The uneven impact of actual enforcement measures tends to mirror and reinforce more general patterns of discrimination (along socioeconomic, racial and ethnic, sexual, and perhaps generational lines) within the society. As a consequence, such enforcement (ineffective as it may be in producing conformity) almost certainly reinforces feelings of alienation already prevalent within major segments of the population.
When I was in prison, I was wrapped up in all those deep books. That Tolstoy crap - people shouldn't read that stuff.
Nor stony tower, nor walls of beaten brass, Nor airless dungeon, nor strong links of iron, Can be retentive to the strength of spirit; But life, being weary of these worldly bars, Never lacks power to dismiss itself.
The common argument that crime is caused by poverty is a kind of slander on the poor.
The idea that the sole aim of punishment is to prevent crime is obviously grounded upon the theory that crime can be prevented, which is almost as dubious as the notion that poverty can be prevented.
One of the problems that the marijuana reform movement consistently faces is that everyone wants to talk about what marijuana does, but no one ever wants to look at what marijuana prohibition does. Marijuana never kicks down your door in the middle of the night. Marijuana never locks up sick and dying people, does not suppress medical research, does not peek in bedroom windows. Even if one takes every reefer madness allegation of the prohibitionists at face value, marijuana prohibition has done far more harm to far more people than marijuana ever could.
I can tell you this on a stack of Bibles: prisons are archaic, brutal, unregenerative, overcrowded hell holes where the inmates are treated like animals with absolutely not one humane thought given to what they are going to do once they are released. You're an animal in a cage and you're treated like one.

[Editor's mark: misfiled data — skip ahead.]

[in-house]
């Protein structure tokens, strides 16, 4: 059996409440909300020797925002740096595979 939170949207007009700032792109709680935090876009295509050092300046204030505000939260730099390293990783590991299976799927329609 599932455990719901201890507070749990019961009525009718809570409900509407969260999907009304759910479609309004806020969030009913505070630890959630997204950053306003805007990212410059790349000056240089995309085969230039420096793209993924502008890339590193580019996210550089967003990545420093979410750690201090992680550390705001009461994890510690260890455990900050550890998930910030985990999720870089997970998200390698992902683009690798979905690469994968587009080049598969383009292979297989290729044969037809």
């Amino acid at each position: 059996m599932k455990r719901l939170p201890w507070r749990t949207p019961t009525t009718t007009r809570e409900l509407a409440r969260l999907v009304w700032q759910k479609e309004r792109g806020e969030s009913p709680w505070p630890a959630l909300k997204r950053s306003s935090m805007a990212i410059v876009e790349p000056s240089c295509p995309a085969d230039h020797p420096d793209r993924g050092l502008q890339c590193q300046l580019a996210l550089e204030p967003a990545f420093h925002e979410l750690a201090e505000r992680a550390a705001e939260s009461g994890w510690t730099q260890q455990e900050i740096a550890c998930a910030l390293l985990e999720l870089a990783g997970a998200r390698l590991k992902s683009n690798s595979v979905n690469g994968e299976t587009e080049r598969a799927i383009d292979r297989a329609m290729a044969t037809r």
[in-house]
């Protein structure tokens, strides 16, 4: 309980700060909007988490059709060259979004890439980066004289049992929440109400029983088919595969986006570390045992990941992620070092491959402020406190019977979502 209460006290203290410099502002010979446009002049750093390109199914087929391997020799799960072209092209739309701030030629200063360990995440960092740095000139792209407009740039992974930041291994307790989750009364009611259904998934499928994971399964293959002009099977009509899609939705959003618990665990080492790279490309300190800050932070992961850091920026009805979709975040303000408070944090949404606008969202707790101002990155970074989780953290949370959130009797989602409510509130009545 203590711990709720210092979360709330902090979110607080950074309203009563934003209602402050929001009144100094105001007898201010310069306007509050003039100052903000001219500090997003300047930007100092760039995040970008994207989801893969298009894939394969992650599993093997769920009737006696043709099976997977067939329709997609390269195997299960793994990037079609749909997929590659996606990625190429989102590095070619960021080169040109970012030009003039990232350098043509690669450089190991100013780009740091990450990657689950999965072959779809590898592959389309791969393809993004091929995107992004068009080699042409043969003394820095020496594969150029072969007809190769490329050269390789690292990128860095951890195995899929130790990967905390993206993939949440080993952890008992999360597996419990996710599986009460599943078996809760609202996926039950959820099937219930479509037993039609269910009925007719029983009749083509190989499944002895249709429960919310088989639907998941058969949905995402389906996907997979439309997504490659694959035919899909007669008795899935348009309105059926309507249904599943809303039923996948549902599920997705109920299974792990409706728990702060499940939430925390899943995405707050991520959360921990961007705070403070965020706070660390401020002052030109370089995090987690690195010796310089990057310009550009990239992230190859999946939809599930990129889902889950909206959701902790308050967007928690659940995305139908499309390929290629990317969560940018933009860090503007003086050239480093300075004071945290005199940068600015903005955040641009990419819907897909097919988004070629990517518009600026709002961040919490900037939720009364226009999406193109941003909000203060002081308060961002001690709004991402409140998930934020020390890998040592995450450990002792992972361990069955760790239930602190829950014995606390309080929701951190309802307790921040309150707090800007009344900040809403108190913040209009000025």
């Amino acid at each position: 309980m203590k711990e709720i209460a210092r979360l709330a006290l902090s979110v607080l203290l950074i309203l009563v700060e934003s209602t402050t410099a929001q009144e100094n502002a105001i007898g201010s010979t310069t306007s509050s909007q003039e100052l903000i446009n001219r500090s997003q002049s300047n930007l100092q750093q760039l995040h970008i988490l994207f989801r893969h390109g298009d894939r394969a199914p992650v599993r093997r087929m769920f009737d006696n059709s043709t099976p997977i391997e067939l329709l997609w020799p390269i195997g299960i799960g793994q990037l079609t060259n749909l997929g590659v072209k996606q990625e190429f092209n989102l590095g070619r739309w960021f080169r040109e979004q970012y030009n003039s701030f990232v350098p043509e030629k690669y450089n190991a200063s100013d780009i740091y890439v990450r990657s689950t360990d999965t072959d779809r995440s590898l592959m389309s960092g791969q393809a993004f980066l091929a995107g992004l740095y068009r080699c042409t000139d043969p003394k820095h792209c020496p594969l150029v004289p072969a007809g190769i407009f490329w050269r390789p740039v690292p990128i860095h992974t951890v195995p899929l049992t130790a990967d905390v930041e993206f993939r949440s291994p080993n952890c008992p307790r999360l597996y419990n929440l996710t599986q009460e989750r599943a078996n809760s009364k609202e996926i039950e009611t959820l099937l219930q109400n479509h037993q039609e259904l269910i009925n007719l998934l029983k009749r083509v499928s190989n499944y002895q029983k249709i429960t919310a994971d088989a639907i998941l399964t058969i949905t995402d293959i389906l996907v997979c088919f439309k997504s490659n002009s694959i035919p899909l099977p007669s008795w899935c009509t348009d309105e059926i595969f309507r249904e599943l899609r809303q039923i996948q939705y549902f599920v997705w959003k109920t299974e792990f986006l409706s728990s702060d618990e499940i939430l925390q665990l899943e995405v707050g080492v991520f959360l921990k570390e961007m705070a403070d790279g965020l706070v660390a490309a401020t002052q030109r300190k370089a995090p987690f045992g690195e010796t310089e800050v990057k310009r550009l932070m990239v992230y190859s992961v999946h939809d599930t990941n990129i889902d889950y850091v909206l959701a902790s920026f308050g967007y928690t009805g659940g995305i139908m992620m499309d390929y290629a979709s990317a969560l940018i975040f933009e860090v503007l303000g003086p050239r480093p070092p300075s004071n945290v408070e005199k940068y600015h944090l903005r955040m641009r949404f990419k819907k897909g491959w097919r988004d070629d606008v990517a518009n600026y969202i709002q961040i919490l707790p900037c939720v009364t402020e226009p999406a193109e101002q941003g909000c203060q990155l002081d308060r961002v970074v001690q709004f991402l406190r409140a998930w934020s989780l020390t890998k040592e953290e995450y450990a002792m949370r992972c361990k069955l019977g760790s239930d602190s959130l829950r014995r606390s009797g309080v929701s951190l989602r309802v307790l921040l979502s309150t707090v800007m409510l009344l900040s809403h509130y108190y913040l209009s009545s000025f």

It is true you cannot eat freedom and you cannot power machinery with democracy. But then neither can political prisoners turn on the light in the cells of a dictatorship.
Whatever you think of de Sade, he was a complex figure and we should not look for easy answers with him. He was, strangely perhaps, against the death penalty, and he was never put in prison for murders or anything like that.
The difference between tax avoidance and tax evasion is the thickness of a prison walls.
By noiselessly going to a prison a civil-resister ensures a calm atmosphere.
Prison, dungeons, blessed places where evil is impossible because they are the crossroads of all the evil in the world. One cannot commit evil in hell.
What restrains us from killing is partly fear of punishment, partly moral scruple, and partly what may be described as a sense of humor.
To my mind, to kill in war is not a whit better than to commit ordinary murder.
The English laws punish vice; the Chinese laws do more, they reward virtue.
The public have more interest in the punishment of an injury than he who receives it.